This is a disc with a split track. The left channel of the track has the vocal recording and the right channel of the track has the instrumental recording. This gives you the option of turning the vocals on or off on a karaoke player as the player will switch from left channel mono sound to right channel mono sound. When played on a regular CD player you will hear both the vocals and instrumentals.
This is when the disc does not have split track. It only has the instrumental track on it. It will not have any vocal recordings other than the back up vocals.
MIDI stands for Musical Instrument Digital Interface. This kind of music type is electronically composed by 128 instruments at the most. The file size is very small compared to WAV files or MP3 files.
Most karaoke songs and tracks are not by the original artist. Karaoke music manufacturers recreate tracks as close to the original as they're capable of. Original artist names and song titles are used to identify the track.
There is a search bar at the top of our website where you can type in what you're looking for. Enter the name of the artist or song title that you're looking for to search through our site.
There is no way for us to tell whether the discs will have absolutely no vocals on it or not. This will depend on whether the manufacturer of the disc decides to put in vocals. Ninety nine percent of our discs will have some form of background, helper, and/or chorus vocal on it. Karaoke music will usually only remove the lead vocals leaving any chorus or background vocals as part of the track.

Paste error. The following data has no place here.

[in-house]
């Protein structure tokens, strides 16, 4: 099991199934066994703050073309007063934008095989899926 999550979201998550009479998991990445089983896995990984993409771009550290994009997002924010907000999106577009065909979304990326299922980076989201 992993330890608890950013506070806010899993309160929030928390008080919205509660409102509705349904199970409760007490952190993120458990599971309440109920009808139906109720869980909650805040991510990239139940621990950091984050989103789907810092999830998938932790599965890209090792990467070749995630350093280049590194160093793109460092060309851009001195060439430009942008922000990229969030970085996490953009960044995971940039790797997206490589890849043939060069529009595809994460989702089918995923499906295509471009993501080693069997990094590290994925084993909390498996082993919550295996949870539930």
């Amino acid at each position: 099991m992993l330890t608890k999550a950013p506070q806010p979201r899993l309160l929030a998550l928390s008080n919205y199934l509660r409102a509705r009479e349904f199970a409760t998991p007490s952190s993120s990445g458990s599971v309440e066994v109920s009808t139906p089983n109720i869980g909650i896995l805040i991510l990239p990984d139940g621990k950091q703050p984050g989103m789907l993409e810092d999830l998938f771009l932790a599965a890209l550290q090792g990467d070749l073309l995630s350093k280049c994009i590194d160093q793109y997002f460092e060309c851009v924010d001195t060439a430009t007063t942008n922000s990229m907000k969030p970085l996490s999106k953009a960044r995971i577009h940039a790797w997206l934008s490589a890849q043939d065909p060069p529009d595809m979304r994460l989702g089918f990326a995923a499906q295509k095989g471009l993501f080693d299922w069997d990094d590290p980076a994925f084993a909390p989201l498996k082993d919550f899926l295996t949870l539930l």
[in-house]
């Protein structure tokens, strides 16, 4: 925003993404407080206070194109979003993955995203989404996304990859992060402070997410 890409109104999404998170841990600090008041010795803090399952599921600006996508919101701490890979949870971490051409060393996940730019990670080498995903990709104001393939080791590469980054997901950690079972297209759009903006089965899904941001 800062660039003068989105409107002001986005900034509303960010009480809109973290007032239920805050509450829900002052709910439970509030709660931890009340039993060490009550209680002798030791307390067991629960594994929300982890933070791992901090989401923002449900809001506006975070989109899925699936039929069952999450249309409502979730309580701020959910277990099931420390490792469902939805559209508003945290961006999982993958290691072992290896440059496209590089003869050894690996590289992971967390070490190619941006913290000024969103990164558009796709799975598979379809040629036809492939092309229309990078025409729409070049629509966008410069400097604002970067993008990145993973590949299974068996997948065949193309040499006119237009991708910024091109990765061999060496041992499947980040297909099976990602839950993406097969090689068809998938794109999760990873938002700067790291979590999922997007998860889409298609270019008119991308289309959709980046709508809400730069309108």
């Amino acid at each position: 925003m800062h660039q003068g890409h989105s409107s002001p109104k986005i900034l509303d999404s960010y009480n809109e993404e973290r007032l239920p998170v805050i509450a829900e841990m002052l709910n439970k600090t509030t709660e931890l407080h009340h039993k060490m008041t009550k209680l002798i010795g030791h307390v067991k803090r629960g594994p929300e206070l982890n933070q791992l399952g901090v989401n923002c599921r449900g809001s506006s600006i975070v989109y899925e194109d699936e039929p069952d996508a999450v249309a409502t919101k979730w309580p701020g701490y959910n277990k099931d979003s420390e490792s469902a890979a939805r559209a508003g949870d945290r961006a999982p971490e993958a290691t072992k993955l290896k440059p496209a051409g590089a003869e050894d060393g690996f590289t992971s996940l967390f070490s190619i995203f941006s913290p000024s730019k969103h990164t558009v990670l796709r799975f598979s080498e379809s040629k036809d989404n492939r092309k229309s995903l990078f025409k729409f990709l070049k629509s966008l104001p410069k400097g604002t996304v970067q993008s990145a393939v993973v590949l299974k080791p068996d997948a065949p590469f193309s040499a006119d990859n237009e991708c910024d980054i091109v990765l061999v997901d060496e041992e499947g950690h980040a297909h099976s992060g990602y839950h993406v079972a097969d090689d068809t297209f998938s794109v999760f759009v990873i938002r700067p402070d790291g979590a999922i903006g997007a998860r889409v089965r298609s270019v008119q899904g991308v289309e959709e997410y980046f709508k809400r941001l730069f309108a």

Mixing Amplifiers combine both a karaoke mixer and amplifier (receiver) in one unit. You will need an amplifier if you want to power external speakers for greater sound than connecting directly to a television. You can turn any DVD, VCD or CD+G player into karaoke system with a mixing amplifier. Ace Karaoke highly recommends using karaoke or live sound speakers to avoid damaging regular speakers found in televisions and surround systems which were only design to playback recorded audio.
One of the biggest functions of a mixer to take many audio sources such as from a player, microphone, and instruments and combine it into one source to be outputted to a speaker system. Another big function found in some mixers is its' ability to enhance sound quality by allowing you to adjust treble, bass, microphone volume, music volume, key control, echo, delay, repeat, or also perform vocal reduction. Depending on your needs or budget, you may or may not need all of the functions found in a complex mixer and a simple mixer will do.
This usually refers to a microphone cable with a quarter-inch or XLR plug at the end of the cable. Some are available shielded and can also be used to connect audio channels to and from a mixer or amplifier.
A RCA cable is a cable with red, white, and yellow colored plugs at the ends of the cable. This cable is usually used to connect the audio and video from the karaoke machine to your TV and/or amplifier, mixer etc.
NTSC is the standard TV signal used in North America. The signal for NTSC is 60Hz. PAL is the standard TV signal used in Europe. The signal for PAL is 50Hz. Make sure you have your karaoke machine set to the correct frequency to avoid incompatibility with your TV monitor.
No, not all players are able to play all formats. Please check your player's manual or check with the manufacturer to see what formats your player can support.